by gl4ss ( 559668 ) on Wednesday April 13, 2005 @11:14AM (#12223401) Homepage Journal
    or something else.

    it's possible to disable usb drives as well... some companies have done it. i'm pretty sure you can ask from microsoft how to do it.

    but really, if the guy is a coder or whatever.. how are you going to make him not 'steal' your 'ip' which is most importantly ideas.

    kick him in the nuts and pay the next guy better? ..of course, why would he need an usb drive to steal a 4 byte value?-)
  • One idea (Score:3, Informative)

    by DamienMcKenna ( 181101 ) <> on Wednesday April 13, 2005 @11:15AM (#12223417)
    One idea would be to protect yourself [].
    • Re:One idea (Score:5, Insightful)

      by SunFan ( 845761 ) on Wednesday April 13, 2005 @11:48AM (#12223729)

      I don't see how this would protect them, as copyright protection doesn't imply protection of trade secrets, which is what the submitter is probably concerned about. The only real protection for trade secrets is trusting employees, and an NDA might be appropriate in the employment contract. The key isn't to remove all of the technology from the offices, but to create enough dis-incentives to prevent the employees from wanting to steal.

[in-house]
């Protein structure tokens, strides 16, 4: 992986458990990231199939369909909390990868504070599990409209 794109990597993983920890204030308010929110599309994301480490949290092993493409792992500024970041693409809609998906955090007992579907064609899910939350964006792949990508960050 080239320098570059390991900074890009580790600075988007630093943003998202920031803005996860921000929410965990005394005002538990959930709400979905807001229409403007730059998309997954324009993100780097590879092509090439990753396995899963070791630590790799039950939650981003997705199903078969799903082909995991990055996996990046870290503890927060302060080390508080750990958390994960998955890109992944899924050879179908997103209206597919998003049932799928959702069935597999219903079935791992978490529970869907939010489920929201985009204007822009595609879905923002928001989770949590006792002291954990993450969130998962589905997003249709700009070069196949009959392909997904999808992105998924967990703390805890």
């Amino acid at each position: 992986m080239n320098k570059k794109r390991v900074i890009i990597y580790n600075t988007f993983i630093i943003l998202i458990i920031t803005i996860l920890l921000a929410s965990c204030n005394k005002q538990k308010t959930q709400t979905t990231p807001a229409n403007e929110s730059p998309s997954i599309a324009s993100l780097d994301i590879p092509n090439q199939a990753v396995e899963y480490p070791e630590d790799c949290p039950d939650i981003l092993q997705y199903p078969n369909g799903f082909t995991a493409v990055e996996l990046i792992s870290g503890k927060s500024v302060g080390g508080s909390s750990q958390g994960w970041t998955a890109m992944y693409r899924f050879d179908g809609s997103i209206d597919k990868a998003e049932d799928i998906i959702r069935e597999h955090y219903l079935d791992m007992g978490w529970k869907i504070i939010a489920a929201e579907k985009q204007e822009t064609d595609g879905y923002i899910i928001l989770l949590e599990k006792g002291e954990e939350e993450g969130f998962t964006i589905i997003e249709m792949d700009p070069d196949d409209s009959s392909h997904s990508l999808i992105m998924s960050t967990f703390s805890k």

• by Y Ddraig Goch ( 596795 ) on Wednesday April 13, 2005 @11:16AM (#12223425)
    If so you can't stop them, all they need to do is compress the IP and email it out of the building. The best thing you can do is treat your employees well and when (not if) there is a problem deal with it accordingly.
    • by Anonymous Coward

      staff computers are devoid of floppy drives, cd writers and internet connections